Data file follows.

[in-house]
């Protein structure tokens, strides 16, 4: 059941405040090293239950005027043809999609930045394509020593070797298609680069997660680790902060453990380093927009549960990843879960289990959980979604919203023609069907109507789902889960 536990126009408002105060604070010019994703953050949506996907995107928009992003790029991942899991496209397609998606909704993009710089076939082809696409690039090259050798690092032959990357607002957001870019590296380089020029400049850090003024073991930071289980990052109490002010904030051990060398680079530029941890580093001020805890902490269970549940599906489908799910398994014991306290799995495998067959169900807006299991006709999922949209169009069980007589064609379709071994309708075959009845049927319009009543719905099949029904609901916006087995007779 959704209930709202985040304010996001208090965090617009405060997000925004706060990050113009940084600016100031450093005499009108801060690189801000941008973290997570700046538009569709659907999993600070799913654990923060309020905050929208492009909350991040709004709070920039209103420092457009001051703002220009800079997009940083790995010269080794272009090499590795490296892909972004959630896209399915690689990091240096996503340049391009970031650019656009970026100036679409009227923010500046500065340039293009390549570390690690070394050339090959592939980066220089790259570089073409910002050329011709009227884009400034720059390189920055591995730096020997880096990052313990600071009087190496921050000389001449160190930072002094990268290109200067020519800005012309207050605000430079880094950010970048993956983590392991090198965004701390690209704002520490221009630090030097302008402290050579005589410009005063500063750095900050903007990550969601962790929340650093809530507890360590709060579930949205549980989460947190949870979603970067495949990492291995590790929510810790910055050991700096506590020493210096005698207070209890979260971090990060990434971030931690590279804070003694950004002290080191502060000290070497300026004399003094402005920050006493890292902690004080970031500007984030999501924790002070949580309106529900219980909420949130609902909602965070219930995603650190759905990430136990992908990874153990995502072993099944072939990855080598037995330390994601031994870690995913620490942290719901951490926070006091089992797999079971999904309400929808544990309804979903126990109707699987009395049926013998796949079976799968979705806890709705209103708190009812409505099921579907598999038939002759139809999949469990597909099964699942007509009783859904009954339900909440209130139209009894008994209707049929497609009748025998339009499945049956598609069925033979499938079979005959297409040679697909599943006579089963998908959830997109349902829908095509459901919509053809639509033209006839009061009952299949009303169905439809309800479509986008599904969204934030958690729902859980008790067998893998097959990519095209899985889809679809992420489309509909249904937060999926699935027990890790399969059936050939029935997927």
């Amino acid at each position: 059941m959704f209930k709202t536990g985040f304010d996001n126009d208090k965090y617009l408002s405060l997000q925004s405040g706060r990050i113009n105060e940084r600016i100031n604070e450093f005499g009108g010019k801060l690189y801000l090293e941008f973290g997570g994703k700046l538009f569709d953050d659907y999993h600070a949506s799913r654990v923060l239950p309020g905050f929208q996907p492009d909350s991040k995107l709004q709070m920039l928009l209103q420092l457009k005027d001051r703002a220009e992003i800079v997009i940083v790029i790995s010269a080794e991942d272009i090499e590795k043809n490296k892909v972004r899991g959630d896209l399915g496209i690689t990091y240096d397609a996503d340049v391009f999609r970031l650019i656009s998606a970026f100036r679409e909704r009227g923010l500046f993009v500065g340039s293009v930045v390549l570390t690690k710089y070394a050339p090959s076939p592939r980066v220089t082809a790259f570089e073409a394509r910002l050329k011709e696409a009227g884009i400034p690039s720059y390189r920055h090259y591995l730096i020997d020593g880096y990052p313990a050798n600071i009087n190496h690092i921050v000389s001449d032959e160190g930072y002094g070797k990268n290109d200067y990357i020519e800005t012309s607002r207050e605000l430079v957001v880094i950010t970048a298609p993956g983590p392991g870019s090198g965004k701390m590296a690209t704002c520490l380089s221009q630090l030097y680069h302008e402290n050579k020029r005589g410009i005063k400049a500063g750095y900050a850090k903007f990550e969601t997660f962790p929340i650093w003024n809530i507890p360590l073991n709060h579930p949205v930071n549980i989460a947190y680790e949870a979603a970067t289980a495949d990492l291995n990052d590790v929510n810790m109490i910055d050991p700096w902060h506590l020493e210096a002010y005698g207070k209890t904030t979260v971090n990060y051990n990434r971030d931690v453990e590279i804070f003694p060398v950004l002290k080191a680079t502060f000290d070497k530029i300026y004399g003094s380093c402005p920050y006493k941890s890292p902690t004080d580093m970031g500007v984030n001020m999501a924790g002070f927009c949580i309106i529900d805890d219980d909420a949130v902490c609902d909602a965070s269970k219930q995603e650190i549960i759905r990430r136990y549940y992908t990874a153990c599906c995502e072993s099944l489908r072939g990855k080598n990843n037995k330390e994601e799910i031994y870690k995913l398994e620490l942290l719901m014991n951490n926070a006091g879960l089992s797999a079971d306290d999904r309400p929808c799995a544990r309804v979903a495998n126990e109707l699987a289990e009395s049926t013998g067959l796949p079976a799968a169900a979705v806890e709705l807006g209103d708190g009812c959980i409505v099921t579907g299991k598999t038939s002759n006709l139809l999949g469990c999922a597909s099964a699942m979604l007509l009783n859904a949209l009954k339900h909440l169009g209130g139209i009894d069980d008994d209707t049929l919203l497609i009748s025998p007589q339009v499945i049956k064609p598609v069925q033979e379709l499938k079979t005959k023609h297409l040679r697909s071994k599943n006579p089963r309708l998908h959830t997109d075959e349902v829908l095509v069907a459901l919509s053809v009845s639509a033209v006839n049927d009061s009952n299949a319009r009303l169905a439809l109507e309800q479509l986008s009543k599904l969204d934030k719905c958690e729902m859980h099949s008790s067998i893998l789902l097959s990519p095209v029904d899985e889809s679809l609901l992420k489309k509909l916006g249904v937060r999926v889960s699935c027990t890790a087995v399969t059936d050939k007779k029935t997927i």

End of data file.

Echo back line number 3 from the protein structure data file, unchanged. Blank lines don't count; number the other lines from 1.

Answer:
């Amino acid at each position: 059941m959704f209930k709202t536990g985040f304010d996001n126009d208090k965090y617009l408002s405060l997000q925004s405040g706060r990050i113009n105060e940084r600016i100031n604070e450093f005499g009108g010019k801060l690189y801000l090293e941008f973290g997570g994703k700046l538009f569709d953050d659907y999993h600070a949506s799913r654990v923060l239950p309020g905050f929208q996907p492009d909350s991040k995107l709004q709070m920039l928009l209103q420092l457009k005027d001051r703002a220009e992003i800079v997009i940083v790029i790995s010269a080794e991942d272009i090499e590795k043809n490296k892909v972004r899991g959630d896209l399915g496209i690689t990091y240096d397609a996503d340049v391009f999609r970031l650019i656009s998606a970026f100036r679409e909704r009227g923010l500046f993009v500065g340039s293009v930045v390549l570390t690690k710089y070394a050339p090959s076939p592939r980066v220089t082809a790259f570089e073409a394509r910002l050329k011709e696409a009227g884009i400034p690039s720059y390189r920055h090259y591995l730096i020997d020593g880096y990052p313990a050798n600071i009087n190496h690092i921050v000389s001449d032959e160190g930072y002094g070797k990268n290109d200067y990357i020519e800005t012309s607002r207050e605000l430079v957001v880094i950010t970048a298609p993956g983590p392991g870019s090198g965004k701390m590296a690209t704002c520490l380089s221009q630090l030097y680069h302008e402290n050579k020029r005589g410009i005063k400049a500063g750095y900050a850090k903007f990550e969601t997660f962790p929340i650093w003024n809530i507890p360590l073991n709060h579930p949205v930071n549980i989460a947190y680790e949870a979603a970067t289980a495949d990492l291995n990052d590790v929510n810790m109490i910055d050991p700096w902060h506590l020493e210096a002010y005698g207070k209890t904030t979260v971090n990060y051990n990434r971030d931690v453990e590279i804070f003694p060398v950004l002290k080191a680079t502060f000290d070497k530029i300026y004399g003094s380093c402005p920050y006493k941890s890292p902690t004080d580093m970031g500007v984030n001020m999501a924790g002070f927009c949580i309106i529900d805890d219980d909420a949130v902490c609902d909602a965070s269970k219930q995603e650190i549960i759905r990430r136990y549940y992908t990874a153990c599906c995502e072993s099944l489908r072939g990855k080598n990843n037995k330390e994601e799910i031994y870690k995913l398994e620490l942290l719901m014991n951490n926070a006091g879960l089992s797999a079971d306290d999904r309400p929808c799995a544990r309804v979903a495998n126990e109707l699987a289990e009395s049926t013998g067959l796949p079976a799968a169900a979705v806890e709705l807006g209103d708190g009812c959980i409505v099921t579907g299991k598999t038939s002759n006709l139809l999949g469990c999922a597909s099964a699942m979604l007509l009783n859904a949209l009954k339900h909440l169009g209130g139209i009894d069980d008994d209707t049929l919203l497609i009748s025998p007589q339009v499945i049956k064609p598609v069925q033979e379709l499938k079979t005959k023609h297409l040679r697909s071994k599943n006579p089963r309708l998908h959830t997109d075959e349902v829908l095509v069907a459901l919509s053809v009845s639509a033209v006839n049927d009061s009952n299949a319009r009303l169905a439809l109507e309800q479509l986008s009543k599904l969204d934030k719905c958690e729902m859980h099949s008790s067998i893998l789902l097959s990519p095209v029904d899985e889809s679809l609901l992420k489309k509909l916006g249904v937060r999926v889960s699935c027990t890790a087995v399969t059936d050939k007779k029935t997927i």